This year, the SEC would have been hard pressed to field an all-conference team that could compete with the best from around the nation. However as the year evolved, the young players in the SEC made great strides and if they all stay in school next year this conference will be something else.
All stats and SEC rankings are reflective of the players' stats in SEC games and SEC games alone. That is the best way to choose an All-SEC team because it's based on head-to-head competition.
Glen Davis, LSU: They call him "Big Baby" but he's the one making others cry. Davis is the most difficult player in the league to match up with and always comes to play. He also is the only player in the SEC who is averaging a double-double (18.6/10.2).
Joakim Noah, Florida: Very close call between Noah and Alabama's Jermareo Davidson. Their stats for the season are virtually identical, but Noah gets the edge for his play in the second half of the season (18.7/8.0) when he emerged as the best big man in the league.
Ronnie Brewer, Arkansas: The most gifted athlete in the league, Brewer is not as consistent as you would like him to be but he's still clearly the best small forward in the conference, leading all SEC players with 18.8 points a game.
Chris Lofton, Tennessee: He's not quite Chris Jackson, but he may be the best shooter in the SEC since. Lofton is an unreal shooter and the rest of his game improved in his sophomore season. You know you are good when you lead the league in three-pointers (61) AND 3-point percentage (.469).
Ronald Steele, Alabama: The SEC has become pretty strong at point guard, but Steele is a cut above. His offensive numbers are very close to those of Daryl Mitchell of LSU but Steele is a better defender and led the league in minutes played by about three minutes a game.
Jermareo Davidson, Alabama: Top ten in scoring, top five in rebounds and blocked shots. His .453 field goal percentage is ninth in the SEC, but way short of Noah's league-leading .656.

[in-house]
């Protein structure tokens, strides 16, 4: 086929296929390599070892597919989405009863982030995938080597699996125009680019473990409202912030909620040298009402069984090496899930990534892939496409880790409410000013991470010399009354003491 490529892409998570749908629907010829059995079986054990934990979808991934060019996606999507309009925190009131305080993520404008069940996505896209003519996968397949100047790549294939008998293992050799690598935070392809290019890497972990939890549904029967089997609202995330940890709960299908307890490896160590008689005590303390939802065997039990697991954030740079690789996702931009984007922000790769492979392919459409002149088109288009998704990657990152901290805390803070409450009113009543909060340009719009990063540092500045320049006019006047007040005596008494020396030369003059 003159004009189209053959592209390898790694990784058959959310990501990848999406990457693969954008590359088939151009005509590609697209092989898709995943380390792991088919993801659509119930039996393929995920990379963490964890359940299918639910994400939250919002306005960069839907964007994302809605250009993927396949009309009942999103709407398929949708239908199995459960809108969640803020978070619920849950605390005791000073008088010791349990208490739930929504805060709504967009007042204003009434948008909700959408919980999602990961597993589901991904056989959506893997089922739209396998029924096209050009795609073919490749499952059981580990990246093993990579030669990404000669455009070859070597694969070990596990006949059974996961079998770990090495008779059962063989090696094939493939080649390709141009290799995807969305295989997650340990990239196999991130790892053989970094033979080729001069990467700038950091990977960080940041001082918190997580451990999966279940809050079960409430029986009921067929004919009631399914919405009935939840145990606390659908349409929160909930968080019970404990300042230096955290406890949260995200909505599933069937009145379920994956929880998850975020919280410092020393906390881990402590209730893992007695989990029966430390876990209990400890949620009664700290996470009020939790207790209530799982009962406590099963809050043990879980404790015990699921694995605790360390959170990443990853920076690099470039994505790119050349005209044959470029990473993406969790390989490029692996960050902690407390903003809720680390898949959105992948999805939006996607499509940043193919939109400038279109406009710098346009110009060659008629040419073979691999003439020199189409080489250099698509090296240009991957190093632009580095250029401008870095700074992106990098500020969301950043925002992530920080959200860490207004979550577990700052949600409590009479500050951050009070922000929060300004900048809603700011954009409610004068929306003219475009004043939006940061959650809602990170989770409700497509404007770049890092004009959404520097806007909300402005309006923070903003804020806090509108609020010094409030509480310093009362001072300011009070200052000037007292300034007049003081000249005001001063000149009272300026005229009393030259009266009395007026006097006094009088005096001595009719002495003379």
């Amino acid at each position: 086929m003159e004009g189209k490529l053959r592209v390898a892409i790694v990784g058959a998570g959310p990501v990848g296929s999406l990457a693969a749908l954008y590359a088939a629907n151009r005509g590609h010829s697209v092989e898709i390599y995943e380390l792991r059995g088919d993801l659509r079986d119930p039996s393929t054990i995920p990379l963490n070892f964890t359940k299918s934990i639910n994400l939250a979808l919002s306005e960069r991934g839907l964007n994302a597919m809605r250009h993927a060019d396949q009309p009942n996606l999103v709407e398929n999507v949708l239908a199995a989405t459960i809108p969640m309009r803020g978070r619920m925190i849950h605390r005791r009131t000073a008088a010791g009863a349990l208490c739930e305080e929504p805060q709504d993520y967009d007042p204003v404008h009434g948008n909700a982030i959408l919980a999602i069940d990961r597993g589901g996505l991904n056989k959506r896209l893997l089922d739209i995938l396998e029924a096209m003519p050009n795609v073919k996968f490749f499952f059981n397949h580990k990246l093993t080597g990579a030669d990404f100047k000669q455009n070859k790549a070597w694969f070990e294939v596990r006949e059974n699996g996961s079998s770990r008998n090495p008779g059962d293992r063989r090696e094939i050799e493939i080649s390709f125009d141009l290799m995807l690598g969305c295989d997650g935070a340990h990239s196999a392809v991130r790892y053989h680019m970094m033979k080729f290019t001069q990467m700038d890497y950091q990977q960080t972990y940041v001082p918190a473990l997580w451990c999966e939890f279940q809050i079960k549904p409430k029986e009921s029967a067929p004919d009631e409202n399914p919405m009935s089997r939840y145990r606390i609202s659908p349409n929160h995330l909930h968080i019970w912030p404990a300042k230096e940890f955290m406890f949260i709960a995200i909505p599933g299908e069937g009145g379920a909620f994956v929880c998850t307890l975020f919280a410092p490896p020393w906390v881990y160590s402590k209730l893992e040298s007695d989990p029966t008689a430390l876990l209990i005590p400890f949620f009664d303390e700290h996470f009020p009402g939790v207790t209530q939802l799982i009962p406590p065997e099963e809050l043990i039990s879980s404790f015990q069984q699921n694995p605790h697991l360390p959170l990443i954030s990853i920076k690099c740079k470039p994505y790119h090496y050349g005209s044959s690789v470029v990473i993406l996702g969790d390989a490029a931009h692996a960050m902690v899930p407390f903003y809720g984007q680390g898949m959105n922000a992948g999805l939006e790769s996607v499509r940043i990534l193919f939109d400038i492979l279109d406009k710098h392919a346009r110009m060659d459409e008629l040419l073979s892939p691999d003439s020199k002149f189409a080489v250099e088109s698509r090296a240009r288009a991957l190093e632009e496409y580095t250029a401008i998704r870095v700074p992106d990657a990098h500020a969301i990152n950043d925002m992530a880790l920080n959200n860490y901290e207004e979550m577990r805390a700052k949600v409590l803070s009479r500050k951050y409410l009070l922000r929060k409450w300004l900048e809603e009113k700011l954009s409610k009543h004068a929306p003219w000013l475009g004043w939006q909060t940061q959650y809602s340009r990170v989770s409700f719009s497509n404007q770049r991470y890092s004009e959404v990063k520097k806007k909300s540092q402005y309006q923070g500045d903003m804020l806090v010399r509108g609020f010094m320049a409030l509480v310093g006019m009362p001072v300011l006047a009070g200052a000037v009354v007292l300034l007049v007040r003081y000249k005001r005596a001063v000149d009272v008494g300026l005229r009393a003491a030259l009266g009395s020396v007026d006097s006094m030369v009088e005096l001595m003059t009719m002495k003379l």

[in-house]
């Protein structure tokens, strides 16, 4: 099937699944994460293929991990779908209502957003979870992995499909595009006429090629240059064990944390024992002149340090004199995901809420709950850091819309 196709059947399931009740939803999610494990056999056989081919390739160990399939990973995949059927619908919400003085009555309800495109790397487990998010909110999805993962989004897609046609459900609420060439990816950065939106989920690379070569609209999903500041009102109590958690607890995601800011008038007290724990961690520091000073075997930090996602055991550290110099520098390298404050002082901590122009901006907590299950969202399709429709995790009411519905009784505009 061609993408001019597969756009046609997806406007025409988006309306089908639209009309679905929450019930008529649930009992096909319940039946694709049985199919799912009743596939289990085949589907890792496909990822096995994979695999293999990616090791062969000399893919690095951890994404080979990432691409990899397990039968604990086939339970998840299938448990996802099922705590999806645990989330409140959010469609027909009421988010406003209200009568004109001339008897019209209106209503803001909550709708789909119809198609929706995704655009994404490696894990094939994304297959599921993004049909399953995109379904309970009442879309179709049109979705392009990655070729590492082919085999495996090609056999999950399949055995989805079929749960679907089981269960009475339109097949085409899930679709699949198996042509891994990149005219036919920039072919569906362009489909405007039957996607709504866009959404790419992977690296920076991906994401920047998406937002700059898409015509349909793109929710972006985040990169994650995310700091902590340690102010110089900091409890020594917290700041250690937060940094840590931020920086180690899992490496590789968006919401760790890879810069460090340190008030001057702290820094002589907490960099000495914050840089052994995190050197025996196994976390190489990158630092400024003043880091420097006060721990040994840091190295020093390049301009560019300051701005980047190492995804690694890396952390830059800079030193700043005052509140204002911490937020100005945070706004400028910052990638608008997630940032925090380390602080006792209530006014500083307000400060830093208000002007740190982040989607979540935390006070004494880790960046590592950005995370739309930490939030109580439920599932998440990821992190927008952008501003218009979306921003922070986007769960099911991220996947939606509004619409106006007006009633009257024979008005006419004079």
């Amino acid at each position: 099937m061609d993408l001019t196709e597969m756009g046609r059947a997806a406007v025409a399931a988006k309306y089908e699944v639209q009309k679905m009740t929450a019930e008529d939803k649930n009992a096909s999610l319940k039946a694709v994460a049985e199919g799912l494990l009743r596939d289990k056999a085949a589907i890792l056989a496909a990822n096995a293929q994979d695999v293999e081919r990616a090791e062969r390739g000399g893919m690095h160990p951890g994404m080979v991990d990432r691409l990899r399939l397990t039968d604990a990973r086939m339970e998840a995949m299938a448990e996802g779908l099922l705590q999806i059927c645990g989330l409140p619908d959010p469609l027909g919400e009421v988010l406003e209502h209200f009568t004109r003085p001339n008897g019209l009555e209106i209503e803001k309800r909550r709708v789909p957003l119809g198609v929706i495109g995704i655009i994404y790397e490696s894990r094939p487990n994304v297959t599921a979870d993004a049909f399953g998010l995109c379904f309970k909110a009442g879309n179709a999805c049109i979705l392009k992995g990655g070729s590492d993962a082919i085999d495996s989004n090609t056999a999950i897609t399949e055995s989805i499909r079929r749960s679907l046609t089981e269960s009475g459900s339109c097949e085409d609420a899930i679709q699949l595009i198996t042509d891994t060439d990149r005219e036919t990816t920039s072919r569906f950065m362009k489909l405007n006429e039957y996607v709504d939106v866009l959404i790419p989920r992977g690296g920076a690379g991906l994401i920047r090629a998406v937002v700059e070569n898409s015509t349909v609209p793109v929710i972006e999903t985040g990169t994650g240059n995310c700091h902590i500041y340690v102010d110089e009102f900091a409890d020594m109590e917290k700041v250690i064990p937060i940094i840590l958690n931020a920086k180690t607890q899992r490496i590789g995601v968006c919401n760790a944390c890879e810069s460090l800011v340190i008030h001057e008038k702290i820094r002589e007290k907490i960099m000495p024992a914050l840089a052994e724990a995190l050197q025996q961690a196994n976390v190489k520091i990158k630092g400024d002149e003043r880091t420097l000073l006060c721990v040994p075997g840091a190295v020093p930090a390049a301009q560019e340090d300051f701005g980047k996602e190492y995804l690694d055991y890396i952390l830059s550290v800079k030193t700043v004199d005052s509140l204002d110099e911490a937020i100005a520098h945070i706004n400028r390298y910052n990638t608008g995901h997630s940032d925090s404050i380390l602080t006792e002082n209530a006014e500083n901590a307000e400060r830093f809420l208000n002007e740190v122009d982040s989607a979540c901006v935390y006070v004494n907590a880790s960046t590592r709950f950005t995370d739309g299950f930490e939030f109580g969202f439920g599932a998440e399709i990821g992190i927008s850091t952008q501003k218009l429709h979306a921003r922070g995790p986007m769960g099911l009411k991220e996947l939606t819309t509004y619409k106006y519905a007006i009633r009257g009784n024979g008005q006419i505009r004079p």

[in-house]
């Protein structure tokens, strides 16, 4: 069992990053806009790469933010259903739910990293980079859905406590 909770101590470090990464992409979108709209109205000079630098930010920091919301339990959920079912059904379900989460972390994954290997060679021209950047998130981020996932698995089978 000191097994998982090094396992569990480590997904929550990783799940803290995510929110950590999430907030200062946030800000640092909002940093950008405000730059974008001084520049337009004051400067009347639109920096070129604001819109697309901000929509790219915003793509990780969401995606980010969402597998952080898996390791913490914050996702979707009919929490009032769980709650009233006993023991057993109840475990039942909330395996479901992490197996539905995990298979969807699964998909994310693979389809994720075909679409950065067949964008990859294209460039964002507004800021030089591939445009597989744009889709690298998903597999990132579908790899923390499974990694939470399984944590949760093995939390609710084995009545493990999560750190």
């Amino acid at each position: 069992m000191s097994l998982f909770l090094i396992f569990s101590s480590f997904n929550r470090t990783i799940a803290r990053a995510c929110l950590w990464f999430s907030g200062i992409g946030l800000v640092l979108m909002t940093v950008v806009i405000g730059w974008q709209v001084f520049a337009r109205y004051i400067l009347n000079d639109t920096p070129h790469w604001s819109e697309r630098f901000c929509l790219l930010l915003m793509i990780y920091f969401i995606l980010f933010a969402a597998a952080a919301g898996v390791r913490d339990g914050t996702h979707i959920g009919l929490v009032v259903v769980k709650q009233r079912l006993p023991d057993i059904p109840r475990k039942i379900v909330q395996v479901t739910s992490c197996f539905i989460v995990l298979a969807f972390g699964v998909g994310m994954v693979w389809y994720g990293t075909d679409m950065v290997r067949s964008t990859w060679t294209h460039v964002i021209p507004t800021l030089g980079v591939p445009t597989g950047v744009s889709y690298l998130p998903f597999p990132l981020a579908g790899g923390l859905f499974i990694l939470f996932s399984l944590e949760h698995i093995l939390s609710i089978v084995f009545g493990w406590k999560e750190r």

Tyrus Thomas, LSU: This redshirt freshman may have the most NBA potential of anyone in the conference. His defense, rebounding and blocked shots let Glen Davis have the year he had.
Shan Foster, Vanderbilt: Close call between Vandy's gifted wing man and Florida's Corey Brewer but Foster was just more consistent. His 16.8 per game in SEC action is more impressive because Vandy has little inside scoring threat.
Jonathan Modica, Arkansas: The first senior to warrant mention, Modica is the second-best shooting guard in the league. His 17.8 a game was a key to Arkansas' surge in the second half of the season.
Daryl Mitchell, LSU: Made seamless transition to point guard after the Tigers lost Tack Minor. Is top ten in points, assists and steals.
Didn't Make It, but Everyone Hates Facing Them
CJ Watson, Tennessee: Poised senior was usually clutch late.
Taurean Green, Florida: You have to control him to deal with talented Gators. Never misses a free throw (hardly).
Andre Patterson, Tennessee: Gators will help make sure he graduates.
Dane Bradshaw, Tennessee: Nobody gets more out of his ability.
Rajon Rondo, Kentucky: Leads SEC in steals and may be the best rebounding guard in the nation.
Al Horford, Florida: When he grabs a rebound and starts up the floor with the ball normally stout defenders enter the witness protection program.
Richard Hendrix, Alabama: Look up man-child in the dictionary and you'll see his picture.
Charles Rhodes, Mississippi State: One man gang for disappointing Bulldogs.
Dwayne Curtis, Ole Miss: He and Rhodes might be the same person.
Mike Mercer, Georgia: Tremendously talent rookie in Athens.
Tarence Kinsey, South Carolina: It's a shame this guy didn't get more help.
I know that's a lot of guys, but this has been a fascinating season of SEC basketball. We knew little about the league when the season began, but we got to know some pretty fine players over the course of ten weeks.
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